‘Forceful’ BSP defense seen if peso slides to 58:$1

‘Forceful’ BSP defense seen if peso slides to 58:$1


The Bangko Sentral ng Pilipinas (BSP) is expected to “forcefully” defend the peso from hitting the 58-per-dollar level, continuing its track record of soothing volatility to mitigate the pass-through effect of a weak currency on inflation.

In a commentary, Lenny Jin, global foreign exchange strategist at HSBC, explained that the BSP’s readiness to support the local unit is one of the reasons why “upside in spot rates is limited.”

“PHP underperformance, despite having one of the strongest growth stories and one of the highest rate levels in Asia, may be seen by the BSP as deviating from fundamentals, which typically triggers intervention,” Jin said.

The BSP can intervene in the foreign exchange market by selling some dollars from its reserves to ease any sharp depreciation of the peso.

In an interview with Bloomberg last week, Governor Eli Remolona Jr. said the BSP had “ample reserves” to prop up the peso in case it sharply depreciates against the US dollar, which has gained momentum amid capital outflows triggered by geopolitical risks and diverging US rate outlook.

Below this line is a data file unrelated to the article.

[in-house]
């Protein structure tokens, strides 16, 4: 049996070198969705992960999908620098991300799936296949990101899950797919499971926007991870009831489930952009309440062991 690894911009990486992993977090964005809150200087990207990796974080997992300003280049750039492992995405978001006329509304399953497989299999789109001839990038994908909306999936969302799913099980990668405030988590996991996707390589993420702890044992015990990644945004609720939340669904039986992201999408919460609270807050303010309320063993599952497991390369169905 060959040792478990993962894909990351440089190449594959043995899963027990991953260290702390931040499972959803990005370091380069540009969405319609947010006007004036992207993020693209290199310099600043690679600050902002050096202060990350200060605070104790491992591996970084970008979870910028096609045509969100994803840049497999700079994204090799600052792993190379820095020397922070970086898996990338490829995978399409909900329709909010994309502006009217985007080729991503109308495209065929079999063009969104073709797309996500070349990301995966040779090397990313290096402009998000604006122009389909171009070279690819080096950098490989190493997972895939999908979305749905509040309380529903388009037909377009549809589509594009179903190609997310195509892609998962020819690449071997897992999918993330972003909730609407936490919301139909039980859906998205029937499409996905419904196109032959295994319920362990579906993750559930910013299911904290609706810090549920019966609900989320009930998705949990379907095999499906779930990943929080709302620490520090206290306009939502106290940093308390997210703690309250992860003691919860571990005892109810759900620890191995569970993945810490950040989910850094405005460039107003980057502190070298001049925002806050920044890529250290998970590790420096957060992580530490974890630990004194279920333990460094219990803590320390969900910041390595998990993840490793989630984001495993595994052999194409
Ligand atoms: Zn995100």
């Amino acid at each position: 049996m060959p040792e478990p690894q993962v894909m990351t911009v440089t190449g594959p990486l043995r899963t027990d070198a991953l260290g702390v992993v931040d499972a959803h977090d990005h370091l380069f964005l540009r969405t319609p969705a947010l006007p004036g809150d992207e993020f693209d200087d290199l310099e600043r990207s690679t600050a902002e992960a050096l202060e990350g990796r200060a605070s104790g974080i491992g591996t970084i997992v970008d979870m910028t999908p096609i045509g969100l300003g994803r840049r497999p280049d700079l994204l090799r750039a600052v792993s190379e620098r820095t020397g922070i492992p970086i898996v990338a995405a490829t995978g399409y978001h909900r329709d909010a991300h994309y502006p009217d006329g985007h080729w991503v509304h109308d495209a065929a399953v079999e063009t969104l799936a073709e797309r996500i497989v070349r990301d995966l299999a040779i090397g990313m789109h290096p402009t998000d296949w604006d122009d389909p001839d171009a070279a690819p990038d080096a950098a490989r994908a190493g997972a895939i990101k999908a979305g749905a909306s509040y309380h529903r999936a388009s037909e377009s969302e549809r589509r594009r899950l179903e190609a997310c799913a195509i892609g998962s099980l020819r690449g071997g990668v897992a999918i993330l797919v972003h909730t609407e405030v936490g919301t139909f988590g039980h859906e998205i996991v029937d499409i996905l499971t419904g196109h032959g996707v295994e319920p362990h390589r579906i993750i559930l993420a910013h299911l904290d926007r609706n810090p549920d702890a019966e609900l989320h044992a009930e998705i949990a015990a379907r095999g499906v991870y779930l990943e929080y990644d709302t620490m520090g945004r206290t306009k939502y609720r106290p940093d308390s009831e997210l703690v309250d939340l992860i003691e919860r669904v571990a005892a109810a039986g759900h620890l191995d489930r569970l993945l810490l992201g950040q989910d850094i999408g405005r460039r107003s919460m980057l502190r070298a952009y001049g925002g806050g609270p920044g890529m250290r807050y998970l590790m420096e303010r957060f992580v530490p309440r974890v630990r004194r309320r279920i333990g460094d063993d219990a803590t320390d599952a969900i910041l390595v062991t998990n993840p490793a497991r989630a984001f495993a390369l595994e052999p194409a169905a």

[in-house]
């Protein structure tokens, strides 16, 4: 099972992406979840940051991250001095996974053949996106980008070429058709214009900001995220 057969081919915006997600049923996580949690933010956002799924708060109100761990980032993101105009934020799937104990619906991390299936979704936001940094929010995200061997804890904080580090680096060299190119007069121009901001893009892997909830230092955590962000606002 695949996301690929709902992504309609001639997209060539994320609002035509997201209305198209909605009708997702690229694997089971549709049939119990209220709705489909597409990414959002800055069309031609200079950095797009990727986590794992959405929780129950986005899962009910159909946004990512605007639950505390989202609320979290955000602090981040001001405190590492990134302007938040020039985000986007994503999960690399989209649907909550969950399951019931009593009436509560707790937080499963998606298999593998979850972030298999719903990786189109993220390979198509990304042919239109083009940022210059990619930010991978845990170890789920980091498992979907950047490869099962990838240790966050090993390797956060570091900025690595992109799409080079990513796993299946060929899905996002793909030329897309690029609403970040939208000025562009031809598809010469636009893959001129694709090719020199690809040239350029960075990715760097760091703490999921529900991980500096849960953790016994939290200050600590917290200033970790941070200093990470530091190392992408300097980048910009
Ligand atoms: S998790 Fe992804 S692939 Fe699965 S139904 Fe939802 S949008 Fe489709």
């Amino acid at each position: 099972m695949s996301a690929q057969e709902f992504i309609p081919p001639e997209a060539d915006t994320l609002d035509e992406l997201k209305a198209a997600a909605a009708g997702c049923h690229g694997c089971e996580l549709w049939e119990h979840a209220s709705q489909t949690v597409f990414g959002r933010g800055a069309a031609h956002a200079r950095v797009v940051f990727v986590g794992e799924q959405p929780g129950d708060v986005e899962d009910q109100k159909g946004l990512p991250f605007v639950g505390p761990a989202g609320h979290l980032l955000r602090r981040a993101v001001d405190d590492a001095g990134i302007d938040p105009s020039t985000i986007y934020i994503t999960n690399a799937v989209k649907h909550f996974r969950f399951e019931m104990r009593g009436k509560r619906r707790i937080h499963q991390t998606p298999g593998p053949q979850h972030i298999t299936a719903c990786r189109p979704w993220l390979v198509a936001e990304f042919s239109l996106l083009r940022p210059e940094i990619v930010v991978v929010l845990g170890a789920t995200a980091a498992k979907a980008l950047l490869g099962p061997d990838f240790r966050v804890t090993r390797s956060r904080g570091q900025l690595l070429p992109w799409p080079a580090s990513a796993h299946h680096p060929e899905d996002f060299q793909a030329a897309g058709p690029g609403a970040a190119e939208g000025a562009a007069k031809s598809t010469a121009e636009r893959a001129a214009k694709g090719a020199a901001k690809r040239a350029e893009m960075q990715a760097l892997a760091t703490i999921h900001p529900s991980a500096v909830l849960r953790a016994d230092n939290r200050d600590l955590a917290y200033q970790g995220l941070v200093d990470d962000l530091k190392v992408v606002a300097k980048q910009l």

With the peso trading in the 57 territory over the past weeks—the weakest in 18 months—Remolona said the BSP had been actively intervening in the foreign exchange market recently, but “in small amounts.”

‘Unequivocally dovish’

This, as Remolona also expects the BSP to cut interest rates in August or ahead of the US Federal Reserve, which he forecasts to start easing in September. The central bank chief said he’s not worried about such a move’s impact on the peso, which may come under pressure if local yields become less attractive to capital inflows while rates are still high elsewhere.

For Jin, the BSP’s history of forceful foreign exchange interventions would deter any attempt to “challenge” the central bank.

He also does not expect the BSP to ease ahead of the Fed despite the Monetary Board sounding “unequivocally dovish” at its policy meeting last week, contrary to Remolona’s rate outlook.

“The BSP maintains one of the best track records of defending the currency resolutely and has ample reserves at its disposal,” Jin said. “We think markets will have limited appetite to challenge the central bank once they sense a forceful defense.”